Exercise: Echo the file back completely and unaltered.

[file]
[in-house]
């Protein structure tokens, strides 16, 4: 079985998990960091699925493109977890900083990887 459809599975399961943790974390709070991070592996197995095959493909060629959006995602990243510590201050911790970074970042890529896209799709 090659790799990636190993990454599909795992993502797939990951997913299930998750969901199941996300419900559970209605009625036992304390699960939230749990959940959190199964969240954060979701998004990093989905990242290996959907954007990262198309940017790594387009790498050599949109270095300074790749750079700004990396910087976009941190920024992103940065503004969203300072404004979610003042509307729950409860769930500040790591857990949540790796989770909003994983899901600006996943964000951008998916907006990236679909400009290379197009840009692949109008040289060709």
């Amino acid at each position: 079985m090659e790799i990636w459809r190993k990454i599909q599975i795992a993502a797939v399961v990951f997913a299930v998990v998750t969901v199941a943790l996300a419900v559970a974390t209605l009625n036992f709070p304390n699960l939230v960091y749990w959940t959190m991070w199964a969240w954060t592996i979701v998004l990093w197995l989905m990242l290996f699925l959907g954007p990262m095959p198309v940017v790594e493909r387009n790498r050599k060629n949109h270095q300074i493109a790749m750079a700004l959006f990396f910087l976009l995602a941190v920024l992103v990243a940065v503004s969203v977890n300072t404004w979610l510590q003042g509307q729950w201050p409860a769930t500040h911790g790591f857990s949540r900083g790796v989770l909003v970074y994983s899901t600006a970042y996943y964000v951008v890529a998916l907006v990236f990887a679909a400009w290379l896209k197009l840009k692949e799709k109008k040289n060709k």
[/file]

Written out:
[in-house]
């Protein structure tokens, strides 16, 4: 079985998990960091699925493109977890900083990887 459809599975399961943790974390709070991070592996197995095959493909060629959006995602990243510590201050911790970074970042890529896209799709 090659790799990636190993990454599909795992993502797939990951997913299930998750969901199941996300419900559970209605009625036992304390699960939230749990959940959190199964969240954060979701998004990093989905990242290996959907954007990262198309940017790594387009790498050599949109270095300074790749750079700004990396910087976009941190920024992103940065503004969203300072404004979610003042509307729950409860769930500040790591857990949540790796989770909003994983899901600006996943964000951008998916907006990236679909400009290379197009840009692949109008040289060709």
């Amino acid at each position: 079985m090659e790799i990636w459809r190993k990454i599909q599975i795992a993502a797939v399961v990951f997913a299930v998990v998750t969901v199941a943790l996300a419900v559970a974390t209605l009625n036992f709070p304390n699960l939230v960091y749990w959940t959190m991070w199964a969240w954060t592996i979701v998004l990093w197995l989905m990242l290996f699925l959907g954007p990262m095959p198309v940017v790594e493909r387009n790498r050599k060629n949109h270095q300074i493109a790749m750079a700004l959006f990396f910087l976009l995602a941190v920024l992103v990243a940065v503004s969203v977890n300072t404004w979610l510590q003042g509307q729950w201050p409860a769930t500040h911790g790591f857990s949540r900083g790796v989770l909003v970074y994983s899901t600006a970042y996943y964000v951008v890529a998916l907006v990236f990887a679909a400009w290379l896209k197009l840009k692949e799709k109008k040289n060709k």